Kaduna Refining and Petochemical Company (KRPC) has been shut following a damage to the crude oil pipeline feeding it.
This comes as the Movement for the Emancipation of the Niger Delta (MEND) again threatened to completely cripple Nigeria's oil export after the military said it had arrested dozens of militants believed to have recently kidnapped 19 oil workers.
The 110,000 barrel per day (bpd) Kaduna Refinery had been out of operation following recurrent attacks on its feeder pipeline, the Chanomi creek pipeline.
However the refinery was reopened in February this year after the repair of the damaged pipeline and the completion of its Turn Around Maintenance (TAM).
Nigerian National Petroleum Corporation (NNPC) had confirmed that the refinery was fully back on stream, but declined to disclose the actual daily output. It was however learnt that it had since then operated far below its installed capacity utilisation, until the recent shut down.
Reuters reported yesterday that undisclosed persons sabotaged the plant's crude feeding pipeline, but said the NNPC decline to comment on the development.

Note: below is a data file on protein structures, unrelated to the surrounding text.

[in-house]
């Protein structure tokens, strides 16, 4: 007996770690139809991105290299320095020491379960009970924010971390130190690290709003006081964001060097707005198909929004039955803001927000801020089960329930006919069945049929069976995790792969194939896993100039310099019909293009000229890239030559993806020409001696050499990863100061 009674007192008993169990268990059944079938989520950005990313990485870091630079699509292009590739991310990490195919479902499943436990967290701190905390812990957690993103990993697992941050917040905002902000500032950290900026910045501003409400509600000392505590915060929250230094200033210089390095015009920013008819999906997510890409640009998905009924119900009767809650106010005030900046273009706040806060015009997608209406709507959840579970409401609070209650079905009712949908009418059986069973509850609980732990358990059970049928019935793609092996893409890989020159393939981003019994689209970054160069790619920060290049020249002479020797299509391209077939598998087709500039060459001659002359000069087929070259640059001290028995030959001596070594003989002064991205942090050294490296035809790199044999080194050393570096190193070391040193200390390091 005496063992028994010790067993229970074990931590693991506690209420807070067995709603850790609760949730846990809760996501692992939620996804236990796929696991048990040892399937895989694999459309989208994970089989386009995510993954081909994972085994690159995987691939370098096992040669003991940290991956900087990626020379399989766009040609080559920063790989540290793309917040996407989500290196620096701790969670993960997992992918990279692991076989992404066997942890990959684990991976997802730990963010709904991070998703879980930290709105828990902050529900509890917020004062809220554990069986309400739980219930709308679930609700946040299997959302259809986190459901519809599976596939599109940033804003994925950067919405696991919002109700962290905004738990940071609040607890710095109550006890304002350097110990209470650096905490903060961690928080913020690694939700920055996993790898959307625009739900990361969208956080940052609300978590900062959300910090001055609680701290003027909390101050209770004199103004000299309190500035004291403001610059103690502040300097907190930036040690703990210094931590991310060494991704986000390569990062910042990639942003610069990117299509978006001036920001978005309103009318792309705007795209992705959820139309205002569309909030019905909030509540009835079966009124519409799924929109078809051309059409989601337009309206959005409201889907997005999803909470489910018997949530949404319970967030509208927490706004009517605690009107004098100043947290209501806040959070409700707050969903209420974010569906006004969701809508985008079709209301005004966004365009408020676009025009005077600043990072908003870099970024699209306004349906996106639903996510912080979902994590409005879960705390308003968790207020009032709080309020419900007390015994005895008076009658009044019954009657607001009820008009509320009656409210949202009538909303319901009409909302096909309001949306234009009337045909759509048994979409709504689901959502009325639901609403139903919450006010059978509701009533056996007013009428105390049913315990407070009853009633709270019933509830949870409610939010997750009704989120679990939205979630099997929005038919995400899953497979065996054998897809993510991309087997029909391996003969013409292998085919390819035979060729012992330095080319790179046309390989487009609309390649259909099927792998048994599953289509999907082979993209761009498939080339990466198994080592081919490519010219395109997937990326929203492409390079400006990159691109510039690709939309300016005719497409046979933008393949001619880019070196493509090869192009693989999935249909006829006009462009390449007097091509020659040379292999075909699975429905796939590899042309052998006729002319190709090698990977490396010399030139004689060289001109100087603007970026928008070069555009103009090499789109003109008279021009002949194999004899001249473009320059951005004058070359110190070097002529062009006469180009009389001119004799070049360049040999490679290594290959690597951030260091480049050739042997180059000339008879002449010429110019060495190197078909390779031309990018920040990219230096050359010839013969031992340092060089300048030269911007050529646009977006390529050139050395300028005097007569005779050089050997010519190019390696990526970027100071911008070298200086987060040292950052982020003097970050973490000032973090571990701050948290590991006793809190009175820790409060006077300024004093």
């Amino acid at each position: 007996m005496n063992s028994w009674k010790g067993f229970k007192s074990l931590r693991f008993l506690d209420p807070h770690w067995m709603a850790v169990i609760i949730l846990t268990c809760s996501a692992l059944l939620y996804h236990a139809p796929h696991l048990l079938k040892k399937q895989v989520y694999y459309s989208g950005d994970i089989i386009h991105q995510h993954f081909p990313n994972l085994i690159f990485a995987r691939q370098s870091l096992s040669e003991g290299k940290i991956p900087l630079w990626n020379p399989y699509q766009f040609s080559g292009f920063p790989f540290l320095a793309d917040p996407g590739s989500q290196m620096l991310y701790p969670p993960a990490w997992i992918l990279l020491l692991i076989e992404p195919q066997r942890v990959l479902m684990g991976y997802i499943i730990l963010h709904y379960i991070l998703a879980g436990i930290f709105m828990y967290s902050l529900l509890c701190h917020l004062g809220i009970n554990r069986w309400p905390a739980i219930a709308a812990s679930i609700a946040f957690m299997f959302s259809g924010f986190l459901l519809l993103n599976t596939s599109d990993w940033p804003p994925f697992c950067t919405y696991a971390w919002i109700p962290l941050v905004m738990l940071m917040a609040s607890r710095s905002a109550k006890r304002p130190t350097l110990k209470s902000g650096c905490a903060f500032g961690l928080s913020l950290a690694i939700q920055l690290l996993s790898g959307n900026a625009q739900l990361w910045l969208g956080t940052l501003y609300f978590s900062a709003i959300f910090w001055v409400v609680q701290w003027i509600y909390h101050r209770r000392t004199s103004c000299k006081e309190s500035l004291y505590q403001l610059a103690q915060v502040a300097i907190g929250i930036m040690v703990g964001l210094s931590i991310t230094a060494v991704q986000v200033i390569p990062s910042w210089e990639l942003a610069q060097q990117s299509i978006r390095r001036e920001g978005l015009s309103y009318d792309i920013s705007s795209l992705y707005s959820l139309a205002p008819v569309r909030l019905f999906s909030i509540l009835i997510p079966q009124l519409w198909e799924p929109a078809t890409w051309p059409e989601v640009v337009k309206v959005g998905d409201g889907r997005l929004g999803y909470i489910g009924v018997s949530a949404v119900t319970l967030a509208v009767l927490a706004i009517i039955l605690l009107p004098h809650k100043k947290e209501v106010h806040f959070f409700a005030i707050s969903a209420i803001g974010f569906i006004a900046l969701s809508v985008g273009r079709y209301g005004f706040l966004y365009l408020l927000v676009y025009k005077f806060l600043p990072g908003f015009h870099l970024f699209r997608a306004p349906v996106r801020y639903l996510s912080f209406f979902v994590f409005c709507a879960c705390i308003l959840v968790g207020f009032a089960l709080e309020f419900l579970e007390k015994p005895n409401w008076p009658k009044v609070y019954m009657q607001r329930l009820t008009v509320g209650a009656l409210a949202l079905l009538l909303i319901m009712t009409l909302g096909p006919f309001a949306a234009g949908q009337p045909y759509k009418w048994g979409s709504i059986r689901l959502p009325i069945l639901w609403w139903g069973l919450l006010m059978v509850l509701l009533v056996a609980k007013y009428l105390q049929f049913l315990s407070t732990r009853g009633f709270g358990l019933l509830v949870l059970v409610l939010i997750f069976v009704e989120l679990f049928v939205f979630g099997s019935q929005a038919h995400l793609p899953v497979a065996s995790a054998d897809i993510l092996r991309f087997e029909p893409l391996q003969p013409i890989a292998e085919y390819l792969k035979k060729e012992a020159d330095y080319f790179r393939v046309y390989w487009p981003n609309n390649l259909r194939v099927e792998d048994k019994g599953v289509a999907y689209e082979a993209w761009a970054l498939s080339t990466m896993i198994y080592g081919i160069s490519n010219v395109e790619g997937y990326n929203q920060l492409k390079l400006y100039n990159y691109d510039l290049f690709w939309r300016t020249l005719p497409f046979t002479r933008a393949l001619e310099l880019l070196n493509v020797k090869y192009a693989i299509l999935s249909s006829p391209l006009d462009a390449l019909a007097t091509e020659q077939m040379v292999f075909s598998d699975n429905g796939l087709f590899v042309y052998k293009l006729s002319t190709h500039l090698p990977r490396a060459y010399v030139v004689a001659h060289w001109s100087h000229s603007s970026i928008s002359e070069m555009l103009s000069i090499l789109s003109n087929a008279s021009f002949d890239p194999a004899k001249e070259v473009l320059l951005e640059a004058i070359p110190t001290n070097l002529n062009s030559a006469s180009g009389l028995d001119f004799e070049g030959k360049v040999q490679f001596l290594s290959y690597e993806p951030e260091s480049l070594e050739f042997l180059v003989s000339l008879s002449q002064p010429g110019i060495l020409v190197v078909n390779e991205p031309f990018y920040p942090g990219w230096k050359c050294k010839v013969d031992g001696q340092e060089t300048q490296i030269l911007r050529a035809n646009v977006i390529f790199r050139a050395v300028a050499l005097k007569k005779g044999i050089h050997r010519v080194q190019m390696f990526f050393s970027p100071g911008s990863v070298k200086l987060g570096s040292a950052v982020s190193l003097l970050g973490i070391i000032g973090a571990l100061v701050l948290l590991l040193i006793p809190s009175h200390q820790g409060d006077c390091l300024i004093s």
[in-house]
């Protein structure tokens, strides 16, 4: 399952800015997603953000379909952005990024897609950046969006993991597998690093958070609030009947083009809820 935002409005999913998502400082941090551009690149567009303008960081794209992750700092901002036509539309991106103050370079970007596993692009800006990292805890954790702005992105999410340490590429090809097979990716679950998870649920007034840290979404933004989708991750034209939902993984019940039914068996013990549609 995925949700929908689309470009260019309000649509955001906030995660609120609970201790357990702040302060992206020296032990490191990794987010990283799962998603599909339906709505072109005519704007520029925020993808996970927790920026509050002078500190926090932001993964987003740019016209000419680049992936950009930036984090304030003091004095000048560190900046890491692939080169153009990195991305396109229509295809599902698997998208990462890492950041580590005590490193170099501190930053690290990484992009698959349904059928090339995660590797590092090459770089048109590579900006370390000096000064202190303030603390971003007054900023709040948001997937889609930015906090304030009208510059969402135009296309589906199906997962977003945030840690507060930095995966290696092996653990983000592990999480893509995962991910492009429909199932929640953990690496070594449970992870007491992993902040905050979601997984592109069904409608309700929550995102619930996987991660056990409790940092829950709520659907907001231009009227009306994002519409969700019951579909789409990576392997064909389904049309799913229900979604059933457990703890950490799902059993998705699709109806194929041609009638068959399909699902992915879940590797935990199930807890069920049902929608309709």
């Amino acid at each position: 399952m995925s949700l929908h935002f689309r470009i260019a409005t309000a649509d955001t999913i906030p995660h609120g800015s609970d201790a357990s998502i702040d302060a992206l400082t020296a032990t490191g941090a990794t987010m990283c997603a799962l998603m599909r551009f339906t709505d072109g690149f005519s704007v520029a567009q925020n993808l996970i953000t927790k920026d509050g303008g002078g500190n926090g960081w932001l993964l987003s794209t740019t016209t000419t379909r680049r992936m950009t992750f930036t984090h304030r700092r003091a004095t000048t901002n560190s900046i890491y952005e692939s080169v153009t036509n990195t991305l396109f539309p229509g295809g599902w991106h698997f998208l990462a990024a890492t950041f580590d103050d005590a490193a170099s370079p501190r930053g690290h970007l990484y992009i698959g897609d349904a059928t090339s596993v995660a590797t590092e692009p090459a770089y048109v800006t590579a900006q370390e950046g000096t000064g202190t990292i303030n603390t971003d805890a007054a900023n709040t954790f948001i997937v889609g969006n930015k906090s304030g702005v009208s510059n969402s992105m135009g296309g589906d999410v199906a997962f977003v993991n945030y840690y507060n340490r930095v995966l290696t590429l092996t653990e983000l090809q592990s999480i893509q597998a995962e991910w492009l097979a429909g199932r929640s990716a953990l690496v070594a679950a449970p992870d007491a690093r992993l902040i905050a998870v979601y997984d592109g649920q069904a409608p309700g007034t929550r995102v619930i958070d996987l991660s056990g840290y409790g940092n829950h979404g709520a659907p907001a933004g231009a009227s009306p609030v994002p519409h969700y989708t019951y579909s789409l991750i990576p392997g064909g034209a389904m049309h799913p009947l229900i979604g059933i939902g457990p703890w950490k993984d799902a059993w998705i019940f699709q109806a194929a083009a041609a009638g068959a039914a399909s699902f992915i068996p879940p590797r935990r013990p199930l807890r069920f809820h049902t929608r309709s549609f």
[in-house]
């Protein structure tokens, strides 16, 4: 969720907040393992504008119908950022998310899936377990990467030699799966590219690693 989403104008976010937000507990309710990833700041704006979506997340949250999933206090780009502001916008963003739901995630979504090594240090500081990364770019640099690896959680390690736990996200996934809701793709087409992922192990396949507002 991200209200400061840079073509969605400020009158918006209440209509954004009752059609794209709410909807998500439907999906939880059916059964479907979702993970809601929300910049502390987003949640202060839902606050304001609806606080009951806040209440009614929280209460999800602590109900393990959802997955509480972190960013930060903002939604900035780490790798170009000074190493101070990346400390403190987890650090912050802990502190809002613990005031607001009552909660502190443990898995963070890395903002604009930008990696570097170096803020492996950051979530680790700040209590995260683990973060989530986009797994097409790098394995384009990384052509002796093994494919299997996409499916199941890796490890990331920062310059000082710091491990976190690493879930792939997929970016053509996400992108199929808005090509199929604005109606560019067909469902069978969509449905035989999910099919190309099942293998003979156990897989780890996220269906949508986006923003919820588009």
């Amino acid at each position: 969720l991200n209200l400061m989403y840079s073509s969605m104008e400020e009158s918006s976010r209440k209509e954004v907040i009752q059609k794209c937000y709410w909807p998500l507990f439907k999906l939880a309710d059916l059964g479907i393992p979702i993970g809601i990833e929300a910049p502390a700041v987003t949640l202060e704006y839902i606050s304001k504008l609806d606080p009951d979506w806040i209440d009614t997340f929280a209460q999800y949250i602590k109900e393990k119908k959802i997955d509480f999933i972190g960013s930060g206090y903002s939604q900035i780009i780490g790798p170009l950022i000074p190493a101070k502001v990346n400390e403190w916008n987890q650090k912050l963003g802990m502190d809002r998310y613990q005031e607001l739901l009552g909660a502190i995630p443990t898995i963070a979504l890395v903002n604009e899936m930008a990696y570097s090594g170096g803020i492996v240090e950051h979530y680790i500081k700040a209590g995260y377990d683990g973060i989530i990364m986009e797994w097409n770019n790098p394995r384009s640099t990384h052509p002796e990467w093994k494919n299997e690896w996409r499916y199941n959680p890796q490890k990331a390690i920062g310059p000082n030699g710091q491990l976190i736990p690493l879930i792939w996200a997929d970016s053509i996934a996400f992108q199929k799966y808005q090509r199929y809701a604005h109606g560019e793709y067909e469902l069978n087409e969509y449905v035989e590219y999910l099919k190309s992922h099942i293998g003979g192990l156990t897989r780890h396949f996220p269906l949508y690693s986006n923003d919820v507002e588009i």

"There was some vandalism on the crude line," Reuters quoted a source with direct knowledge of the refinery's operations as saying. The agency also quoted the source as saying that the plant has been shut for at least a week.
Nigeria's four refineries have combined installed capacity of 445,000 bpd, but frequent vandalism of their feeder pipelines hampers their operation.
Last Week, the NNPC said the Warri Refinery is currently operating at 70 percent of its installed capacity utilisation of 210,000bpd, while it plans a comprehensive overhaul of the Port Harcourt Refinery.
The Kaduna refinery runs on crude oil imported by pipeline from Chevron's Escravos oil terminal. Although Nigeria is a top African oil producer, it imports some 85 percent of its oil product needs, mainly from European suppliers, the report said.
Reacting to the weekend's announcement by the military, MEND vowed "to bring oil companies operating in Nigeria to their knees", claiming that the 63 militants the army said it arrested at the weekend, had turned themselves in for promised financial payouts.
The Nigerian military on Saturday announced it had arrested a gang leader and 62 of his followers after an eight-hour stand-off. But MEND claimed no fighting took place and that militants surrendered following negotiations brokered by a former militant commander who laid down arms last year under the government amnesty deal. "There was no exchange of gunfire and these individuals handed themselves over to the military in expectance of a reward," the Associated Press quoted the militant group as saying.
Recently, 19 hostages were freed by the military who swooped on the militants hide-outs in the Niger Delta region.